Tezuka manga library

If reading’s not your thing there’s also a bank of computers allowing you to browse further information on the Tezuka universe and watch anime episodes from their archives. There are also some pretty displays of the complete sets of each manga.

Tetsuwan Atom manga

I thoroughly enjoyed my visit and only wish I’d allowed more time to take it all in. The museum runs a loyalty stamp system, so I have an extra incentive to maintain my patronage next time I come to Kansai.

The Osamu Tezuka Manga Museum costs 700 yen to enter and is well worth your time and money. They even have an English map/pamphlet. You can see the whole thing in an hour or so, but it’s worth dedicating several hours, if not a whole day, to get the most out of it – especially if you’re a big fan of Tezuka or manga/anime in general.

Tezuka's universe

Osamu Tezuka

If you’d like to see my full set of photos from the museum, see this set on Flickr.
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Comments»

1. Japan 2011 – the otaku’s tale « Canned Memory - July 4, 2011

[…] trip to Japan is complete without a bit of fanboying. I’ve written about the Osamu Tezuka Manga Museum and Tetsujin 28 statue already (the Tezuka museum was probably the otaku highlight of my trip). […]

2. Japan trip 2011 « Canned Memory - August 14, 2011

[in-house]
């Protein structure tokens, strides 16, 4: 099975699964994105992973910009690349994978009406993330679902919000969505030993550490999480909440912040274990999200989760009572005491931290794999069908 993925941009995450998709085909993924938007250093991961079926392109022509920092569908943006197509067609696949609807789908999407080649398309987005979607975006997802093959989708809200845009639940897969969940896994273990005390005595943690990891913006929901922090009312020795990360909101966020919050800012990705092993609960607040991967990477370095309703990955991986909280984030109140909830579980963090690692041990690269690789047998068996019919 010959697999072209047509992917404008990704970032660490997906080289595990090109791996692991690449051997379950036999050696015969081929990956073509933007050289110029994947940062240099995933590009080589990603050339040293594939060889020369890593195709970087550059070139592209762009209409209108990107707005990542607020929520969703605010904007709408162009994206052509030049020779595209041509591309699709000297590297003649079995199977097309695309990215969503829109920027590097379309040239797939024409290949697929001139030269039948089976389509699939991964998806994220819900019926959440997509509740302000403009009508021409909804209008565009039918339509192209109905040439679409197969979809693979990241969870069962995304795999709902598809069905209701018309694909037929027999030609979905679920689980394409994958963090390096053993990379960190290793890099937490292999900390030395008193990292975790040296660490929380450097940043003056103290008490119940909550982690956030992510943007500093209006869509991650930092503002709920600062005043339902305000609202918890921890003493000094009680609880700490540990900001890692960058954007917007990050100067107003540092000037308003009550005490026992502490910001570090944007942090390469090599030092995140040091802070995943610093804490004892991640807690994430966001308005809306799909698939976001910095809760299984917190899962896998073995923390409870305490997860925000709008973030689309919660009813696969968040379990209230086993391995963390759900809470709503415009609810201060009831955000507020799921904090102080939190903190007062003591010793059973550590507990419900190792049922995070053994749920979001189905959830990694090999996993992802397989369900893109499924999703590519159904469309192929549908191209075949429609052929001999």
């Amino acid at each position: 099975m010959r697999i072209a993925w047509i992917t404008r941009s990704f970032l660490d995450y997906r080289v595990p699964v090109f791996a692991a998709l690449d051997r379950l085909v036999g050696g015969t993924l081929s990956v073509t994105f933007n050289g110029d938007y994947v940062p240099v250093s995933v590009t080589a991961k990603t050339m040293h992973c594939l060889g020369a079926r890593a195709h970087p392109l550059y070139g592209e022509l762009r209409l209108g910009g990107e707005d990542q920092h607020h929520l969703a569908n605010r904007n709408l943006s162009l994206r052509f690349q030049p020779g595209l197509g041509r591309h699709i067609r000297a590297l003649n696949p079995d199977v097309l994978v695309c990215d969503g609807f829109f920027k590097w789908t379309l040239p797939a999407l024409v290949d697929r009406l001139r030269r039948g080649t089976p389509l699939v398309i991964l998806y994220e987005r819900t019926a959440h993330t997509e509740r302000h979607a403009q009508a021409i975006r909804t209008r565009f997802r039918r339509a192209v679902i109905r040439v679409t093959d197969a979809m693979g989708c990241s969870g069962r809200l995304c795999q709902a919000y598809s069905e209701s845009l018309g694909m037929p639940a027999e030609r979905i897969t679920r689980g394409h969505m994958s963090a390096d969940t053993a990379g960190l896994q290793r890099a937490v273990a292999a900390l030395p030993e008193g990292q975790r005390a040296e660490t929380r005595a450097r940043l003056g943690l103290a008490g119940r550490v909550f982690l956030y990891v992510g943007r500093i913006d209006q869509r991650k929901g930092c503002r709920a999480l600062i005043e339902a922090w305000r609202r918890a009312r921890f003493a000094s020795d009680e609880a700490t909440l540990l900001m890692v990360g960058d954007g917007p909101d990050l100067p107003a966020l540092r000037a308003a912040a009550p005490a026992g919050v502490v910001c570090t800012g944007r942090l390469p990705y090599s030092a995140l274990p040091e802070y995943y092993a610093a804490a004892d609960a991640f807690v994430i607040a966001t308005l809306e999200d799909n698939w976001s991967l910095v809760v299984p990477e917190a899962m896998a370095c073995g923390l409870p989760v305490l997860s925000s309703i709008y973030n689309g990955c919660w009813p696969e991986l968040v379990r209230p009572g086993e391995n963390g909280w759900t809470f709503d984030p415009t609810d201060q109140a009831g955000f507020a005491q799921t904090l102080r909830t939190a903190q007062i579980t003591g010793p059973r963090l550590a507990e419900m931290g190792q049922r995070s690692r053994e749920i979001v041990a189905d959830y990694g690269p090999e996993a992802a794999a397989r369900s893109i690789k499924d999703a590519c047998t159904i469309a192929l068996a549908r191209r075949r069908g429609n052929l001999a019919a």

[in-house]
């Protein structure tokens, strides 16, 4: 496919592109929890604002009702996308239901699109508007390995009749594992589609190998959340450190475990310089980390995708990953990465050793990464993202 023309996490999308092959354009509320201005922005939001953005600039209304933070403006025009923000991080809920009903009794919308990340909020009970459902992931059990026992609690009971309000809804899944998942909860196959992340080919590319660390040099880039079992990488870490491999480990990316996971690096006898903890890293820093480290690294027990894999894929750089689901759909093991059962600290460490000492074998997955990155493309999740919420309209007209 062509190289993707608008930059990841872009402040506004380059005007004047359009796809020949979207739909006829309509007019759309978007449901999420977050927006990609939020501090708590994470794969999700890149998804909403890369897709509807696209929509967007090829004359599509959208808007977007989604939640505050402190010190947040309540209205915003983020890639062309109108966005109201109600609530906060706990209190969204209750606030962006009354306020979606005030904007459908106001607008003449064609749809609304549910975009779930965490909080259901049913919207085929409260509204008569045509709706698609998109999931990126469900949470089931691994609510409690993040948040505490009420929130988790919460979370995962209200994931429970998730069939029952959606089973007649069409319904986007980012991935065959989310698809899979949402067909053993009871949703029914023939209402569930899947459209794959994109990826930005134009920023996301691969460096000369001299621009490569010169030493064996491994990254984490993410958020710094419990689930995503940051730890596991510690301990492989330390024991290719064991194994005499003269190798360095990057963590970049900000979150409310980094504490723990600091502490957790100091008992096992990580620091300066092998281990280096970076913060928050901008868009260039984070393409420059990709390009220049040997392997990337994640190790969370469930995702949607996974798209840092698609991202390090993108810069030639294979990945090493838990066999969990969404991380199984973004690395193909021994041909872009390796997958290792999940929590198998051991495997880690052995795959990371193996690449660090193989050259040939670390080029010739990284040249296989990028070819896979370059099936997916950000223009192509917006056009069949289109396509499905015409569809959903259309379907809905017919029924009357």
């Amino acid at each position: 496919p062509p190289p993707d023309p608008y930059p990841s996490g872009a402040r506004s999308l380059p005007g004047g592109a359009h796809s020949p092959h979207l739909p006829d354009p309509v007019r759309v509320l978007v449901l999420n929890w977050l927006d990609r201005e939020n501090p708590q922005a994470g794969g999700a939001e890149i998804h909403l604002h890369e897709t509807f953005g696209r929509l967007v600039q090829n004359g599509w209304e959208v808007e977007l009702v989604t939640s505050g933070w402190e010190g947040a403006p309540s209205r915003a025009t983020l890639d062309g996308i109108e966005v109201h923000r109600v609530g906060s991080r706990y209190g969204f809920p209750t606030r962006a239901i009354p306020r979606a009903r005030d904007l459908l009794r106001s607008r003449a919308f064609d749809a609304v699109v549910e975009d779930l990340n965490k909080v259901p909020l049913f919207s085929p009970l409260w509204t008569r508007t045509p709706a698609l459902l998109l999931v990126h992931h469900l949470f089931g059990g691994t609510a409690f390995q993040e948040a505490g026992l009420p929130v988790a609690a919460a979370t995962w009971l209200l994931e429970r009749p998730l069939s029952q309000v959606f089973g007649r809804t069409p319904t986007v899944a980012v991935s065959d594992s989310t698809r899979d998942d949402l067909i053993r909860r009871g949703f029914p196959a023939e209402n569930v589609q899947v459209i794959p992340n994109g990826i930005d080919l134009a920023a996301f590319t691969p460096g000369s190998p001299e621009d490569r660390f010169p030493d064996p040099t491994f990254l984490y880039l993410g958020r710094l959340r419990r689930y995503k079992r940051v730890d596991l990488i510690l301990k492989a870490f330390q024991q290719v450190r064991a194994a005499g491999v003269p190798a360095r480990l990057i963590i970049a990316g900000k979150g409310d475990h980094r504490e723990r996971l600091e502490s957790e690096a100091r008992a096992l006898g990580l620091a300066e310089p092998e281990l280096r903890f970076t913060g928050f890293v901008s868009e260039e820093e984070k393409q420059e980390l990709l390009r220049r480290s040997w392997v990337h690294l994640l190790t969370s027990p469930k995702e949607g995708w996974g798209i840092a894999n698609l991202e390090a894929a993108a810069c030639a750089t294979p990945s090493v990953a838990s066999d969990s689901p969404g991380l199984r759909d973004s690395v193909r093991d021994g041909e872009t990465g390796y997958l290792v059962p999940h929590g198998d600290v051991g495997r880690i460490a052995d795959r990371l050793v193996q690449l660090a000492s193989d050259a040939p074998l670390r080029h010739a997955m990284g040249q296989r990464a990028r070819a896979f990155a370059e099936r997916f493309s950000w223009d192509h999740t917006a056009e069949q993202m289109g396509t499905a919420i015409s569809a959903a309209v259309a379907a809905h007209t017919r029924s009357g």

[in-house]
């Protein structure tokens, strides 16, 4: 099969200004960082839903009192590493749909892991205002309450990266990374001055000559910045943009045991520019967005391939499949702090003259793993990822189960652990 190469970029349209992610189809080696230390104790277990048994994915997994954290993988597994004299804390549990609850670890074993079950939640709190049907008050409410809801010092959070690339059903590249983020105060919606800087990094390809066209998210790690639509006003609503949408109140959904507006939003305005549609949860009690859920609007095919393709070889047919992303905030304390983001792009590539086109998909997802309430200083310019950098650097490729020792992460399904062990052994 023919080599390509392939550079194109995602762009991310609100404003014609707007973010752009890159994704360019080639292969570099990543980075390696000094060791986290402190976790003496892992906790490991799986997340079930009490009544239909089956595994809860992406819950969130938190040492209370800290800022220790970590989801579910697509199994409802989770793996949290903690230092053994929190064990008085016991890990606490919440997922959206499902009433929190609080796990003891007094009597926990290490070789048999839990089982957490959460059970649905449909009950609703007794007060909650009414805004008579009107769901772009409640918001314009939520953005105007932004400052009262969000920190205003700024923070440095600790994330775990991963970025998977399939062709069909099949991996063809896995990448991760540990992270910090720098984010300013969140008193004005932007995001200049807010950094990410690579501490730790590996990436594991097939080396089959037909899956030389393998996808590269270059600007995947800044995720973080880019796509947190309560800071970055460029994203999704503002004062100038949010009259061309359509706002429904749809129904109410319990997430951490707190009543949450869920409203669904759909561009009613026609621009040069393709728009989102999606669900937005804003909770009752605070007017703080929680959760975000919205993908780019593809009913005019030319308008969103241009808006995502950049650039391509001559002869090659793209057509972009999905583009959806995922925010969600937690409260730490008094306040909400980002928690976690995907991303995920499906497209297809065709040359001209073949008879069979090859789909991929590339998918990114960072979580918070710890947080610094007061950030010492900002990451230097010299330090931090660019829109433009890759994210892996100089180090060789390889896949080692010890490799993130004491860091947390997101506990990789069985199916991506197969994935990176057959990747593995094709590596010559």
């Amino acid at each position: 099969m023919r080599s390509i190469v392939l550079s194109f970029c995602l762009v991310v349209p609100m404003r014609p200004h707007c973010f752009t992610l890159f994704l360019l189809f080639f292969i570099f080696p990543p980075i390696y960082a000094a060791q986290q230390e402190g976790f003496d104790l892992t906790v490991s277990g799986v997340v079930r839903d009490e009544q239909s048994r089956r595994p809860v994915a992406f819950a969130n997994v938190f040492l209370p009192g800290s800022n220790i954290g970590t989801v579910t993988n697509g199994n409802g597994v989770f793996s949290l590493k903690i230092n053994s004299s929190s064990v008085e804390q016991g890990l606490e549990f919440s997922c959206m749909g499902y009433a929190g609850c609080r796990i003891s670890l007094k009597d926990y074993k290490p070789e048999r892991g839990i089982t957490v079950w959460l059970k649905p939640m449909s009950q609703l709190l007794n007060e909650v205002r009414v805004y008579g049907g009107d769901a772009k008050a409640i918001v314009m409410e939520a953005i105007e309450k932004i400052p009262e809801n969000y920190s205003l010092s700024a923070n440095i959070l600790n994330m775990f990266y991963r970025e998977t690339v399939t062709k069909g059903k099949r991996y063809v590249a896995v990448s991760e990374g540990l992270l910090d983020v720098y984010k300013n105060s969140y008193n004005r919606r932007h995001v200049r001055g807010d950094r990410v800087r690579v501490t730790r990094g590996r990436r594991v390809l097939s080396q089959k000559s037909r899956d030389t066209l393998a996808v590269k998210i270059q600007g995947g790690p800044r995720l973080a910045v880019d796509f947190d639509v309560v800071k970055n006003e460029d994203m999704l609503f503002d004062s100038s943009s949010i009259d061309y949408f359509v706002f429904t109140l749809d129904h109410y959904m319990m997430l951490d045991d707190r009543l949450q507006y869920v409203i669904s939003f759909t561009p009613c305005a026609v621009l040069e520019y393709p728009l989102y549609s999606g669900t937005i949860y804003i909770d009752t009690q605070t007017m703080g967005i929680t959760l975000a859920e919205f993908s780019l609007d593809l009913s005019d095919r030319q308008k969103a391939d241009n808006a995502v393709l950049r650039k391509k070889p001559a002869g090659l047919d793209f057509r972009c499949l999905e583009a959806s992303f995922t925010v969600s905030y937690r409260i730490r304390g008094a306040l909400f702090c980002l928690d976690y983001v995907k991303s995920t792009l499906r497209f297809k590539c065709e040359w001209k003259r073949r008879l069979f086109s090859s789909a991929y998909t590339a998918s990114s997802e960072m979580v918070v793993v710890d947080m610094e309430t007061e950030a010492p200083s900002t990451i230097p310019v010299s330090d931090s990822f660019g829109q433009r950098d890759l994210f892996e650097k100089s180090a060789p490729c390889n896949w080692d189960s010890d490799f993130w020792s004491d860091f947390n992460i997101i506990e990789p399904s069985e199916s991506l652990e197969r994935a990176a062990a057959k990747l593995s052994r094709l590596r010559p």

[…] detour to Takarazuka. My main reason was to visit the Osamu Tezuka Memorial Museum (full details in this post), but I enjoyed the pleasant walk through Hana-no-michi and was intrigued to pass the famous […]

3. Antonio Raveau Drouilly - February 23, 2012

That’s beautiful.

4. Arnau - February 23, 2012

wow

5. Osamu Tezuka Manga Museum « Vườn heo - February 25, 2012

[…] Copyright: https://cannedmemory.wordpress.com/2011/07/03/osamu-tezuka-manga-museum/ […]

6. gerigiang - February 25, 2012

Thank you for your comment.
I am so truly sorry. I have seen my mistake and will never do it again. I will fix that now.
I’m a fan of Tezuka and I love your blog.
When I posted this entry, the internet went down. So I could not link back to the original source and ask for your permission.
Again I deeply apologize to you.

Mun-Keat - February 26, 2012

No worries. Thanks for fixing. I thought it must have been an honest mistake!